Prisoner in your own jail

Opinion piece: Philly Yambo Makora

The era of social media has opened doors to a misleading perception of a liberated, free and autonomous woman. Day by day, we are slapped with posts of aspiring ‘slay queens’ posing as half baked ‘boss ladies.’ Whether we like it or not, social media has become a mirror of our society, and we cannot deny the image that is laid infront of our eyes.

The desire to present a fantasy world where champagne never runs out, a world decorated by fancy cars, expensive trips, designer outfits , unrealistic beauty standards, among others, has become a cheap selling point for the lazy lass who is looking for a quick shortcut to life.  

The eye catching pictures and videos are usually followed by the most inspiring and uplifting captions. Captions that would make any feminist smile with approval. Captions so uplifting it would make one’s heart as warm as the golden summer rays. They tend to celebrate a woman who has allegedly made it and enjoys freedom of becoming her own boss. The masses , especially the young generation, consume and internalise the content with admiration. They learn the tricks and strive to be what they see.

However, the tragedy is that  many of these  boss lady wannabes cannot afford the life they are so desperate to have and show off. Many of them  depend on the so-called sponsors to fund their lifestyle, at a price of course. They think they are potraying a liberated, autonomus and free woman, but in essence, they are creating a woman who is a slave to a man’s wallet!  

Their captivity brainwashes them into thinking they hold great power to manipulate their way through life, but often, it ends up being the sale of their souls to the highest bidder. A price that in some cases, is paid for through the nose.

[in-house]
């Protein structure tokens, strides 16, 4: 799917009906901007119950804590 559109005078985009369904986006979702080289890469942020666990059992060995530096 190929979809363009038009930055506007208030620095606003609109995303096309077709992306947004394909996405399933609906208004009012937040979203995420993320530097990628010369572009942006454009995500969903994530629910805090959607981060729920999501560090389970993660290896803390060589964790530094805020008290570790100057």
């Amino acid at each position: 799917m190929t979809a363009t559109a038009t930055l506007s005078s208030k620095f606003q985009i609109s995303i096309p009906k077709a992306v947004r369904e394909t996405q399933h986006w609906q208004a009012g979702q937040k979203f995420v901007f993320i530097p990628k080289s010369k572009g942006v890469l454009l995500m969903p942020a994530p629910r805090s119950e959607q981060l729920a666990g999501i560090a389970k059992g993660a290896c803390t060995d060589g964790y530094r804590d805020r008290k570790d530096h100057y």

“Life is not a wish granting factory,” says John Green, a top selling novelist. But why is the society so obsessed with the outcome instead of the process of archieving something? The notion of having a great quality of life while putting a minimum effort has been normalized by the society.

The idolised slay queen mentality did not just appear out of nowhere. It is a monstor that is being fed by the society and is growing day by day.

A woman can spend years trying to grow a business , put hard work in it , and may get average support from the community.  But God forbid a boss lady wannabe  shakes her tatas like the Senegalese drums on social media, she becomes an instant hit, celebrated and even gets endorsements from companies.  And just like that, she becomes an ‘entereprenuer’.

An educative online seminar, or a class that  may inspire that individual to finally level up, passes by like a whimper, unnoticed like the sound of a feather touching the ground. But, hallelujah, when an intoxicated  boss lady wannabe inserts a remote control into her private parts infront of an equaliy perverted  audience, she instantly gets rewarded. She becomes a hit and her name lingeres in the mouths of the community for days. She is idolized by the media.

Given these circumstances, why would it be hard for a woman to choose the shortcut if it will get her to where she wants to go?

Women have fought for centuries for the opportunity to be given equal chances like men. The chance to be more than just objects . And it has worked. Women have been  doing great things. They are becoming  leaders, creating jobs, empowering one another.  

Ironically, in this modern age, where the available opportunities cannot be compared to what our forefathers had, there  exists a woman who may still choose to handcuff herself to the illusion of being free, rather than setting herself free. She is obsessed by showing off a specific life instead of working hard for it. She locks herself in her own jail, blocking herself from discovering the sea of potential lying within. She dreams big but doesn’t want to do the work. She cries for a chance to be given an equal opportunity like the man, but still expects him to fund her dream.

This is the woman who will criticize a man for not taking her on date to a five-star hotel, yet she cannot afford to even buy a soda at the village kiosk with her own money!

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